Some aggressive behaviour can be relatively low key and manageable, for example cats may attempt to bite once they have had enough of being stroked, sometimes barely even touching the skin. But other times, it can be very serious, with teeth and claws leaving significant injuries that can quickly become infected if not treated urgently.
Some aggression is actually play or misdirected predatory behaviour. In these situations, the cat is not intending to hurt the person, who has become the unfortunate target of natural feline behaviour. Feline hunting instincts are motivated by movement, so moving feet under the duvet, or animated hand gestures during conversations, are perfect for them to pounce on, grab and bite. This is more common when cats are younger, and is usually manageable (and even encouraged) when they are tiny, but quickly becomes painful when their teeth and claws are much bigger and stronger, but their drive to play has not yet declined.
These cats often need to be redirected on to a more suitable outlet such as toys. The best toys are small, prey sized items the cat can bite down on, such as a small stuffed mouse, and attaching it to a length of string means they can be moved along to make them more exciting. It’s also useful to provide as much stimulation as possible at other times, such as allowing them access to a safe and interesting outside space and placing their food in feeding puzzles, as well as frequent play sessions.
Other types of aggression can be more serious, such as when cats are not well socialised to people or they are uncomfortable with too much stroking or handling. Here it is much more likely for them to hiss, growl or yowl as a warning before (or as) physical aggression takes place. The cat may swipe, bite, grab with their front paws and bunny kick with their back paws - with their claws out. Cats that are fearful will also try to move away from the person at the earliest opportunity.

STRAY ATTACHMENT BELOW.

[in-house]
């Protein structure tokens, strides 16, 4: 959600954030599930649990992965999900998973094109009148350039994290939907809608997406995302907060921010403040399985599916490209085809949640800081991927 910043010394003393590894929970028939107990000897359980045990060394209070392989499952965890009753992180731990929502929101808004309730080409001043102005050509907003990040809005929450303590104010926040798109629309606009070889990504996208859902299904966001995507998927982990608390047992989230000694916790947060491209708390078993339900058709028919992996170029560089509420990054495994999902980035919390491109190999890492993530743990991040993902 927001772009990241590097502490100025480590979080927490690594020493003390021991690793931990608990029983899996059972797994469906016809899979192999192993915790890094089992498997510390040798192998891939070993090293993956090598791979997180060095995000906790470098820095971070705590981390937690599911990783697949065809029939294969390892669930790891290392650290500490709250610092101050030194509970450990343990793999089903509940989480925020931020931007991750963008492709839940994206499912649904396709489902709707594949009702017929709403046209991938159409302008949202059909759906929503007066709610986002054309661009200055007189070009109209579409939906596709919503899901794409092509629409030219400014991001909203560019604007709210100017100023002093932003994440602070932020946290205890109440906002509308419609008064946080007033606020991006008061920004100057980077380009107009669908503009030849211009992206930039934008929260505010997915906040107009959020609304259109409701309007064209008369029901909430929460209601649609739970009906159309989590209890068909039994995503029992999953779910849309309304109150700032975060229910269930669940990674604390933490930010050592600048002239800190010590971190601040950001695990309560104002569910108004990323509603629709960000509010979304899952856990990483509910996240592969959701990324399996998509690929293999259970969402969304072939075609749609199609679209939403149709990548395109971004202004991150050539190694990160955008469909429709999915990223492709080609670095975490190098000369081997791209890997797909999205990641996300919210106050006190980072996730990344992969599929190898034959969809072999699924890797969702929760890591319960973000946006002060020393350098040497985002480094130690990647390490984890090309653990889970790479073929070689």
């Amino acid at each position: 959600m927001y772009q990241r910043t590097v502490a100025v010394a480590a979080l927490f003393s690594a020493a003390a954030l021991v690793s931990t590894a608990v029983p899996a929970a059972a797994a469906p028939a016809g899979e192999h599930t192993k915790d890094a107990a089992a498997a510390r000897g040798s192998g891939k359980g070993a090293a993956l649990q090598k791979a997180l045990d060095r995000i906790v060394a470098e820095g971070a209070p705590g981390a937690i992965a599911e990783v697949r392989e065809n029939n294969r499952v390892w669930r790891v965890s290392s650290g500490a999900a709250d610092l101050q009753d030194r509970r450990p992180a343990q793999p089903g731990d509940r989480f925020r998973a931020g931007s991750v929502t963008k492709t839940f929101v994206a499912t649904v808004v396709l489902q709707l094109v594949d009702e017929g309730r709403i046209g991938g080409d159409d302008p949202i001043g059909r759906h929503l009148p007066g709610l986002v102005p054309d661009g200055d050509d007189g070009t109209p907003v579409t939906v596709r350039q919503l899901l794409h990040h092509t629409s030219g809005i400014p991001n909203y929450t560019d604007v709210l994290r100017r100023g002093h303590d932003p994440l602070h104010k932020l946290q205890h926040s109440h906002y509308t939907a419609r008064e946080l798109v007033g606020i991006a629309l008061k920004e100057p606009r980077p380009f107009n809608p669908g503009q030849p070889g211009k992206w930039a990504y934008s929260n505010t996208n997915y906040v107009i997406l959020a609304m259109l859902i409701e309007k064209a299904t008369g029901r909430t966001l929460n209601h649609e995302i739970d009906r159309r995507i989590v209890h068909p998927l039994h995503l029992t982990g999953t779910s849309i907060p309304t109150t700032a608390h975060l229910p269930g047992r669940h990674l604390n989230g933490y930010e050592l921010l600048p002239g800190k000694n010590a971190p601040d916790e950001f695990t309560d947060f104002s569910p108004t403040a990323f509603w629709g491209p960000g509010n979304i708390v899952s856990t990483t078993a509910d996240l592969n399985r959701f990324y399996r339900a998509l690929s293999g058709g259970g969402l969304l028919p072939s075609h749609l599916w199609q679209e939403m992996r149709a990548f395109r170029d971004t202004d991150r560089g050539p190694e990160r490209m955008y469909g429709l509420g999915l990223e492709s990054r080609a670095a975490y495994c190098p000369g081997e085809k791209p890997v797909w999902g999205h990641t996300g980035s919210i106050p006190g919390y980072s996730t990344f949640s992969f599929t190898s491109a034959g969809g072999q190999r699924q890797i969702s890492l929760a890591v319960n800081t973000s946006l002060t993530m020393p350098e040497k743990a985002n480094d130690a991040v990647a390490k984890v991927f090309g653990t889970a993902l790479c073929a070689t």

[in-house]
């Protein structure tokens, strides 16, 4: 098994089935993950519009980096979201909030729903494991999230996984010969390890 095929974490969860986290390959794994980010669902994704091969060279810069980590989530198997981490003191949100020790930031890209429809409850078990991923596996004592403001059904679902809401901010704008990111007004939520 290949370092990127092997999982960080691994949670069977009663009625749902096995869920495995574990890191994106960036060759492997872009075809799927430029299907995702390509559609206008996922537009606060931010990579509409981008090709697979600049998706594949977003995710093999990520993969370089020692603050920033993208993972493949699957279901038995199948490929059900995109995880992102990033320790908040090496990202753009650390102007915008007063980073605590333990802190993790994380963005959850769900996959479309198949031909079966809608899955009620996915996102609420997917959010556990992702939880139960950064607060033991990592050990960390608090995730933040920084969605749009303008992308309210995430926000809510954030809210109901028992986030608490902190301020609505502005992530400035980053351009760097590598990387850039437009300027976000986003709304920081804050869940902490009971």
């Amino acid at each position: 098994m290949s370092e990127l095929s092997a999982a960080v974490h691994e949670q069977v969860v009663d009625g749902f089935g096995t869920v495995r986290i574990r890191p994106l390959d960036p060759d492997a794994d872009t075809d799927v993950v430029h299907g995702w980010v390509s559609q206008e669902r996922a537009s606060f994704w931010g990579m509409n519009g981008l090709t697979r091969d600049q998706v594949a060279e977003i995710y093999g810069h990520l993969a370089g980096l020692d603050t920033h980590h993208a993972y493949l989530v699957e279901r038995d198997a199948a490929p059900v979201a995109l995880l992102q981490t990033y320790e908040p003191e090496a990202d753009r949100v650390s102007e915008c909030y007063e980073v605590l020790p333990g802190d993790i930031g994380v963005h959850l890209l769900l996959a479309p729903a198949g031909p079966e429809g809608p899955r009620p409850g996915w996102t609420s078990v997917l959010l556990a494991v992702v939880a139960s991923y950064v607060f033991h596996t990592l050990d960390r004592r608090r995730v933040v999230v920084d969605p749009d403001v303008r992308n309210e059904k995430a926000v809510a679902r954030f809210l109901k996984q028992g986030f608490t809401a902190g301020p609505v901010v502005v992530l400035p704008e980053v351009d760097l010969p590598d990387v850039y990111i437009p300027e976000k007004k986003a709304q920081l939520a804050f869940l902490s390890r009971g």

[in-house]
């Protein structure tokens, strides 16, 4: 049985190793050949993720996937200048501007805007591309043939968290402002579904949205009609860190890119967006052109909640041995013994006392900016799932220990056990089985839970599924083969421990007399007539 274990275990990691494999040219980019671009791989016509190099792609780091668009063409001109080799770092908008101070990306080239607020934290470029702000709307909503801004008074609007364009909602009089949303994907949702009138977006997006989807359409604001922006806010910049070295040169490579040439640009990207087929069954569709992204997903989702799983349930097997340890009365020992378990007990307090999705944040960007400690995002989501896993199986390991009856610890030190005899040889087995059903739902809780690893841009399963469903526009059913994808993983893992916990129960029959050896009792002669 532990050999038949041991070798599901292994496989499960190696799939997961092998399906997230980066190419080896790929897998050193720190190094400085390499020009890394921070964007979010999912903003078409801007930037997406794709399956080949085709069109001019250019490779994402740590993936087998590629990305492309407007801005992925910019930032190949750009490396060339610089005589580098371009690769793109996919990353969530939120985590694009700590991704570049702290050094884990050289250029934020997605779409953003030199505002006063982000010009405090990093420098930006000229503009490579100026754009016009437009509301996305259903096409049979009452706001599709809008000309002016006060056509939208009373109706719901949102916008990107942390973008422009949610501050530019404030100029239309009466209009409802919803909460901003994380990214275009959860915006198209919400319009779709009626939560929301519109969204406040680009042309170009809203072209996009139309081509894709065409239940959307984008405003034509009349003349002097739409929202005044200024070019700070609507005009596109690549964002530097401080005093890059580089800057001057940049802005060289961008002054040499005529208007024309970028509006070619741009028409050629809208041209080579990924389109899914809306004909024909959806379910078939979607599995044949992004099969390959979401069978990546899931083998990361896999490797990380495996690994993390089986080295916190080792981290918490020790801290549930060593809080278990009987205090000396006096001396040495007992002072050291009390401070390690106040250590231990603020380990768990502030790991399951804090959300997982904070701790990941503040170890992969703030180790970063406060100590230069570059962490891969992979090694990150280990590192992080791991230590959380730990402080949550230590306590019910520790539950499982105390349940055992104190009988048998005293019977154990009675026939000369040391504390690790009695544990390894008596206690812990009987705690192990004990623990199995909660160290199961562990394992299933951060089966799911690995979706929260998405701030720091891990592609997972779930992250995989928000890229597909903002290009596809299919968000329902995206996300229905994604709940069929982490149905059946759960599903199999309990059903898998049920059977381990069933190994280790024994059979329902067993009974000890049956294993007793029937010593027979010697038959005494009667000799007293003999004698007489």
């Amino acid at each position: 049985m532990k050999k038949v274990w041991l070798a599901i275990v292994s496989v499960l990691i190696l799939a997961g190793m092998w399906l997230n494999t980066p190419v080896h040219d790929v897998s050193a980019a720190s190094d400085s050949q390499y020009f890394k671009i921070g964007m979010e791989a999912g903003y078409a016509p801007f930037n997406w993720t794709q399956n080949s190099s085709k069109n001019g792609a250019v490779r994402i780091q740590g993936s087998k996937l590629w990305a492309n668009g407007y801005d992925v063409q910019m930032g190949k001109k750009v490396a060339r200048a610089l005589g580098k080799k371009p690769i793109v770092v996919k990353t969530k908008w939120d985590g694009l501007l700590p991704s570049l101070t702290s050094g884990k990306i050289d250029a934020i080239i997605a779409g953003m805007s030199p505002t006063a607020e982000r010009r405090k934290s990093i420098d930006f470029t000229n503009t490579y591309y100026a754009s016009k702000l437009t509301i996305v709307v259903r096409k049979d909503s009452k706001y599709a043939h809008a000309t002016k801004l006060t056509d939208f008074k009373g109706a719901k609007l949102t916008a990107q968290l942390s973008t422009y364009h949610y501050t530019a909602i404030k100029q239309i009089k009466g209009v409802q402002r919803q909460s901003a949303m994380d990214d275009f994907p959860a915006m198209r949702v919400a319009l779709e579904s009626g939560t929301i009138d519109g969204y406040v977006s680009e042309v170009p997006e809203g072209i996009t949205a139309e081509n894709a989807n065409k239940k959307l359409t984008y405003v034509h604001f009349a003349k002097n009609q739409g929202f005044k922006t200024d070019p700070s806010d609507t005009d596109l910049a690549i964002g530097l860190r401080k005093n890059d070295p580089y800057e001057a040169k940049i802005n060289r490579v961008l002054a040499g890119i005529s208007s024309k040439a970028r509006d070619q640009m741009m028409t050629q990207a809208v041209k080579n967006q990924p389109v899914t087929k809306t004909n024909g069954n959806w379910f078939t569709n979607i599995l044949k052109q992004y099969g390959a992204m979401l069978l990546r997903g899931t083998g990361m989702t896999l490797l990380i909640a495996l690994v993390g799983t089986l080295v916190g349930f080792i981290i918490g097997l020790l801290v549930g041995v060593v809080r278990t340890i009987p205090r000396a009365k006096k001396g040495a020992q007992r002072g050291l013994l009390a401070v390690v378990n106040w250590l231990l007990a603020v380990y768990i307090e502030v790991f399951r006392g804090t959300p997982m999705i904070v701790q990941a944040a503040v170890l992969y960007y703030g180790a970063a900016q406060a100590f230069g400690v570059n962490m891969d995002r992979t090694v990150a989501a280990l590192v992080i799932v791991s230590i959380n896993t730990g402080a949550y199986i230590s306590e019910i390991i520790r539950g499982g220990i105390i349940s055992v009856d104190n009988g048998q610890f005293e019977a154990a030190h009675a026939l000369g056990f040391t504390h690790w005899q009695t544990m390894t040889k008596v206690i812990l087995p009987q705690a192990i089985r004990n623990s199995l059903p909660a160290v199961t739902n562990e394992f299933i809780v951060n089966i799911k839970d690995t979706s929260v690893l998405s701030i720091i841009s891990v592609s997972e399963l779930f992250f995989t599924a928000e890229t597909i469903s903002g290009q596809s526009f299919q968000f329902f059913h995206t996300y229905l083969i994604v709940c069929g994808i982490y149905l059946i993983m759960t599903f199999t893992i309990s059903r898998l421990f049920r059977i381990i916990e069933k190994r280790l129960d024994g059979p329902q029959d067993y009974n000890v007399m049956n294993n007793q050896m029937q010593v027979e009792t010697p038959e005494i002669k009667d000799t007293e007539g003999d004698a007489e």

Any cat that is feeling unwell or stressed will be more at risk of displaying aggression so a vet should always be consulted first and any obvious sources of stress removed, particularly if the aggression is sudden or out of character. Reducing aggression in a fearful cat or those who lash out when being handled involves giving them space and keeping interactions on their terms. Finding out what they are comfortable with and understanding when they have had enough. Every cat is different.
It is important to seek medical attention if someone has been bitten or scratched by a cat, particularly if they are vulnerable, such as children, elderly people or those with compromised immune systems. If you are concerned about your cats aggressive behaviour and would like professional help, you can find a list of accredited behaviourists at www.abtc.org.uk.
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